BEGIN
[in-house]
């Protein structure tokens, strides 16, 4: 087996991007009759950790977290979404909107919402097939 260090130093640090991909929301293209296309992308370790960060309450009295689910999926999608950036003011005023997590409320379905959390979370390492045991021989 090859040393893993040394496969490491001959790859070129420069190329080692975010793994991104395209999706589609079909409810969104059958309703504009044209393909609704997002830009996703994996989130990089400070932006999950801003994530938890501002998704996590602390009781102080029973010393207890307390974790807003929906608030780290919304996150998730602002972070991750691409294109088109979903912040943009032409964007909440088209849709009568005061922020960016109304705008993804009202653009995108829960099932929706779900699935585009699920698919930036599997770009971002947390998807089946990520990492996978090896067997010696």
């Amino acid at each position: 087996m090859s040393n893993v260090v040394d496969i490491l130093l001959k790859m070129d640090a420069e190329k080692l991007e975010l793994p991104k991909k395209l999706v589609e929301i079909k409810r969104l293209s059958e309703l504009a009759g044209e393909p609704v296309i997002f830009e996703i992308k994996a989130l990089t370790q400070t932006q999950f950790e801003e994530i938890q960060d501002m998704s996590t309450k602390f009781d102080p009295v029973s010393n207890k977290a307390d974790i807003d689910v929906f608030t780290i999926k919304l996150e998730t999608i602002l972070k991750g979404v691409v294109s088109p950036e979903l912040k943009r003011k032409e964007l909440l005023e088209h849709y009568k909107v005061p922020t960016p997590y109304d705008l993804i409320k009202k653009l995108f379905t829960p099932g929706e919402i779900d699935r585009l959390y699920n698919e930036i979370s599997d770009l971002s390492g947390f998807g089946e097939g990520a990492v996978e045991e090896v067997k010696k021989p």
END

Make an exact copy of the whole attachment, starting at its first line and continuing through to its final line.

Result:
[in-house]
């Protein structure tokens, strides 16, 4: 087996991007009759950790977290979404909107919402097939 260090130093640090991909929301293209296309992308370790960060309450009295689910999926999608950036003011005023997590409320379905959390979370390492045991021989 090859040393893993040394496969490491001959790859070129420069190329080692975010793994991104395209999706589609079909409810969104059958309703504009044209393909609704997002830009996703994996989130990089400070932006999950801003994530938890501002998704996590602390009781102080029973010393207890307390974790807003929906608030780290919304996150998730602002972070991750691409294109088109979903912040943009032409964007909440088209849709009568005061922020960016109304705008993804009202653009995108829960099932929706779900699935585009699920698919930036599997770009971002947390998807089946990520990492996978090896067997010696």
């Amino acid at each position: 087996m090859s040393n893993v260090v040394d496969i490491l130093l001959k790859m070129d640090a420069e190329k080692l991007e975010l793994p991104k991909k395209l999706v589609e929301i079909k409810r969104l293209s059958e309703l504009a009759g044209e393909p609704v296309i997002f830009e996703i992308k994996a989130l990089t370790q400070t932006q999950f950790e801003e994530i938890q960060d501002m998704s996590t309450k602390f009781d102080p009295v029973s010393n207890k977290a307390d974790i807003d689910v929906f608030t780290i999926k919304l996150e998730t999608i602002l972070k991750g979404v691409v294109s088109p950036e979903l912040k943009r003011k032409e964007l909440l005023e088209h849709y009568k909107v005061p922020t960016p997590y109304d705008l993804i409320k009202k653009l995108f379905t829960p099932g929706e919402i779900d699935r585009l959390y699920n698919e930036i979370s599997d770009l971002s390492g947390f998807g089946e097939g990520a990492v996978e045991e090896v067997k010696k021989p």